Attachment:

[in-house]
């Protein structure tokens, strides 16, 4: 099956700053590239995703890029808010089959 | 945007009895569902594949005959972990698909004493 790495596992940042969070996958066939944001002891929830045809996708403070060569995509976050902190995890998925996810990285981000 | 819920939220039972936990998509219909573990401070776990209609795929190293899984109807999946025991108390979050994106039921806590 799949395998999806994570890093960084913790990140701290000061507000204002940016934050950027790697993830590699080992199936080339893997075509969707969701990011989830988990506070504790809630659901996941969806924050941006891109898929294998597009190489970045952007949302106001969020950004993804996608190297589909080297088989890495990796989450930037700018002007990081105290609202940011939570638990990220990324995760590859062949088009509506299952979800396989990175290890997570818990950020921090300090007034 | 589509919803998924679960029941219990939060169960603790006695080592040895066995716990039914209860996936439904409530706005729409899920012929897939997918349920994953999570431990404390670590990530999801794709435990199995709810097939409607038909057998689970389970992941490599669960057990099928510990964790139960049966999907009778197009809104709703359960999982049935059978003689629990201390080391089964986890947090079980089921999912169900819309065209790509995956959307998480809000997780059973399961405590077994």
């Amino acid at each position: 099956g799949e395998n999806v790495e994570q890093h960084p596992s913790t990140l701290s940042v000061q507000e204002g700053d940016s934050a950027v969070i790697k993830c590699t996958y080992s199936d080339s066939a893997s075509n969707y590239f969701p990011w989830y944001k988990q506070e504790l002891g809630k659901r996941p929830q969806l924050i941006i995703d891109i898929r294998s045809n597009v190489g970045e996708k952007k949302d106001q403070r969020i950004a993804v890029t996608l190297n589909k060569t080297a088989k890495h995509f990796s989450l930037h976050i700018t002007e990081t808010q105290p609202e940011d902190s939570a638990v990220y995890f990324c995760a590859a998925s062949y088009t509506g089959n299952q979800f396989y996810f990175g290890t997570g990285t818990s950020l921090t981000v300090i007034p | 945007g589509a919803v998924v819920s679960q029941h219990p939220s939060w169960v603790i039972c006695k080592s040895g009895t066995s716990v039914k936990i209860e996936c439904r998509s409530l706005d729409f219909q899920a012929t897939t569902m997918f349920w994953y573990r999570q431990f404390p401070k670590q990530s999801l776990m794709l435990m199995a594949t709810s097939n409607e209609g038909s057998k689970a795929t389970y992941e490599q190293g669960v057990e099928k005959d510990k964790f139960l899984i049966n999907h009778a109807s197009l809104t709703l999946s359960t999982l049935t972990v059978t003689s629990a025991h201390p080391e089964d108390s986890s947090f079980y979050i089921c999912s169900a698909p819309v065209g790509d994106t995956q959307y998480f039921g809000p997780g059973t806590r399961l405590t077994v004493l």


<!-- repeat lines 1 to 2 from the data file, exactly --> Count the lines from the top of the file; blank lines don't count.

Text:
[in-house]
């Protein structure tokens, strides 16, 4: 099956700053590239995703890029808010089959 | 945007009895569902594949005959972990698909004493 790495596992940042969070996958066939944001002891929830045809996708403070060569995509976050902190995890998925996810990285981000 | 819920939220039972936990998509219909573990401070776990209609795929190293899984109807999946025991108390979050994106039921806590 799949395998999806994570890093960084913790990140701290000061507000204002940016934050950027790697993830590699080992199936080339893997075509969707969701990011989830988990506070504790809630659901996941969806924050941006891109898929294998597009190489970045952007949302106001969020950004993804996608190297589909080297088989890495990796989450930037700018002007990081105290609202940011939570638990990220990324995760590859062949088009509506299952979800396989990175290890997570818990950020921090300090007034 | 589509919803998924679960029941219990939060169960603790006695080592040895066995716990039914209860996936439904409530706005729409899920012929897939997918349920994953999570431990404390670590990530999801794709435990199995709810097939409607038909057998689970389970992941490599669960057990099928510990964790139960049966999907009778197009809104709703359960999982049935059978003689629990201390080391089964986890947090079980089921999912169900819309065209790509995956959307998480809000997780059973399961405590077994």